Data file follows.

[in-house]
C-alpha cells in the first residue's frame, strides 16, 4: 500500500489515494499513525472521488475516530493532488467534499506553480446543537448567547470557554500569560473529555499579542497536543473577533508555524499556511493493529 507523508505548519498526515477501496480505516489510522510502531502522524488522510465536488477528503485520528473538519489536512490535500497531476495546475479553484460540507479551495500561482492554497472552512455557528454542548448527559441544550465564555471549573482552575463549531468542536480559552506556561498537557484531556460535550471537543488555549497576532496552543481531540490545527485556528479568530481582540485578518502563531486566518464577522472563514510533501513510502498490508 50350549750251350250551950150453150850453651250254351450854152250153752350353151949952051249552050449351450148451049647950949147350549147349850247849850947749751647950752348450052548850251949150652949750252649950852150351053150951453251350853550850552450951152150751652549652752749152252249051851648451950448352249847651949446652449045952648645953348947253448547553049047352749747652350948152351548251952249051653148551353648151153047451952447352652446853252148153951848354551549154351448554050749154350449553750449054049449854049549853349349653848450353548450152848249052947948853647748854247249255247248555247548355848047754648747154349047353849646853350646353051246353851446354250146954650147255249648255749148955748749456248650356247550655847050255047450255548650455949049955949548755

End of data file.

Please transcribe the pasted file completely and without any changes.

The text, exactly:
[in-house]
C-alpha cells in the first residue's frame, strides 16, 4: 500500500489515494499513525472521488475516530493532488467534499506553480446543537448567547470557554500569560473529555499579542497536543473577533508555524499556511493493529 507523508505548519498526515477501496480505516489510522510502531502522524488522510465536488477528503485520528473538519489536512490535500497531476495546475479553484460540507479551495500561482492554497472552512455557528454542548448527559441544550465564555471549573482552575463549531468542536480559552506556561498537557484531556460535550471537543488555549497576532496552543481531540490545527485556528479568530481582540485578518502563531486566518464577522472563514510533501513510502498490508 50350549750251350250551950150453150850453651250254351450854152250153752350353151949952051249552050449351450148451049647950949147350549147349850247849850947749751647950752348450052548850251949150652949750252649950852150351053150951453251350853550850552450951152150751652549652752749152252249051851648451950448352249847651949446652449045952648645953348947253448547553049047352749747652350948152351548251952249051653148551353648151153047451952447352652446853252148153951848354551549154351448554050749154350449553750449054049449854049549853349349653848450353548450152848249052947948853647748854247249255247248555247548355848047754648747154349047353849646853350646353051246353851446354250146954650147255249648255749148955748749456248650356247550655847050255047450255548650455949049955949548755